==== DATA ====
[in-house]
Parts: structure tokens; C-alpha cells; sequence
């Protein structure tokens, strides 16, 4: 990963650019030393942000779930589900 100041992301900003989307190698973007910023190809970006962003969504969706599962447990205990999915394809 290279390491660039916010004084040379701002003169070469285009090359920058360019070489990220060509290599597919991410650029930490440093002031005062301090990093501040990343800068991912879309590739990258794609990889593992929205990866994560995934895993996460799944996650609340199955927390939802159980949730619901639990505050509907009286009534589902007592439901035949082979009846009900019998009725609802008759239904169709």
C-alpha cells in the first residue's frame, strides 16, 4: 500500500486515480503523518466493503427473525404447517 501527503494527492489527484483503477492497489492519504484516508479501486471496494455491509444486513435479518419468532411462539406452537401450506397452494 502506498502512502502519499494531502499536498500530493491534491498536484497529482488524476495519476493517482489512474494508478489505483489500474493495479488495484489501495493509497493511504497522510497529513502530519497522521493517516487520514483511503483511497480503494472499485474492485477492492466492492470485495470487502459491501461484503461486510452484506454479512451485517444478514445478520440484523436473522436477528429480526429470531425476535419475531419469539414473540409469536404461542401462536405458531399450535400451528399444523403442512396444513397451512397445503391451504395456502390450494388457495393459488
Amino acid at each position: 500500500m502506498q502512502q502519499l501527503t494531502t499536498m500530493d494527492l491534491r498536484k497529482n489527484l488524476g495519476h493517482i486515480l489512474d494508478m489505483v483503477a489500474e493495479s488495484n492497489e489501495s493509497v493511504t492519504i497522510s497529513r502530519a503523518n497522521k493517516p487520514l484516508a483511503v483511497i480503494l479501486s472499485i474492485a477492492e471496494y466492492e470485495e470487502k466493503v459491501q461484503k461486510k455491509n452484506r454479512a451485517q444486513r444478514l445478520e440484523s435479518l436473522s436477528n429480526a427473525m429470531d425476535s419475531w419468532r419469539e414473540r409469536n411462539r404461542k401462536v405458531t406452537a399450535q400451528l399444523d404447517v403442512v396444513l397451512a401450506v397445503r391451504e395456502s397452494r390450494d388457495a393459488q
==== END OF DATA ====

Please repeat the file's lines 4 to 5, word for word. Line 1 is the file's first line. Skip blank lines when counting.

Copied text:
C-alpha cells in the first residue's frame, strides 16, 4: 500500500486515480503523518466493503427473525404447517 501527503494527492489527484483503477492497489492519504484516508479501486471496494455491509444486513435479518419468532411462539406452537401450506397452494 502506498502512502502519499494531502499536498500530493491534491498536484497529482488524476495519476493517482489512474494508478489505483489500474493495479488495484489501495493509497493511504497522510497529513502530519497522521493517516487520514483511503483511497480503494472499485474492485477492492466492492470485495470487502459491501461484503461486510452484506454479512451485517444478514445478520440484523436473522436477528429480526429470531425476535419475531419469539414473540409469536404461542401462536405458531399450535400451528399444523403442512396444513397451512397445503391451504395456502390450494388457495393459488
Amino acid at each position: 500500500m502506498q502512502q502519499l501527503t494531502t499536498m500530493d494527492l491534491r498536484k497529482n489527484l488524476g495519476h493517482i486515480l489512474d494508478m489505483v483503477a489500474e493495479s488495484n492497489e489501495s493509497v493511504t492519504i497522510s497529513r502530519a503523518n497522521k493517516p487520514l484516508a483511503v483511497i480503494l479501486s472499485i474492485a477492492e471496494y466492492e470485495e470487502k466493503v459491501q461484503k461486510k455491509n452484506r454479512a451485517q444486513r444478514l445478520e440484523s435479518l436473522s436477528n429480526a427473525m429470531d425476535s419475531w419468532r419469539e414473540r409469536n411462539r404461542k401462536v405458531t406452537a399450535q400451528l399444523d404447517v403442512v396444513l397451512a401450506v397445503r391451504e395456502s397452494r390450494d388457495a393459488q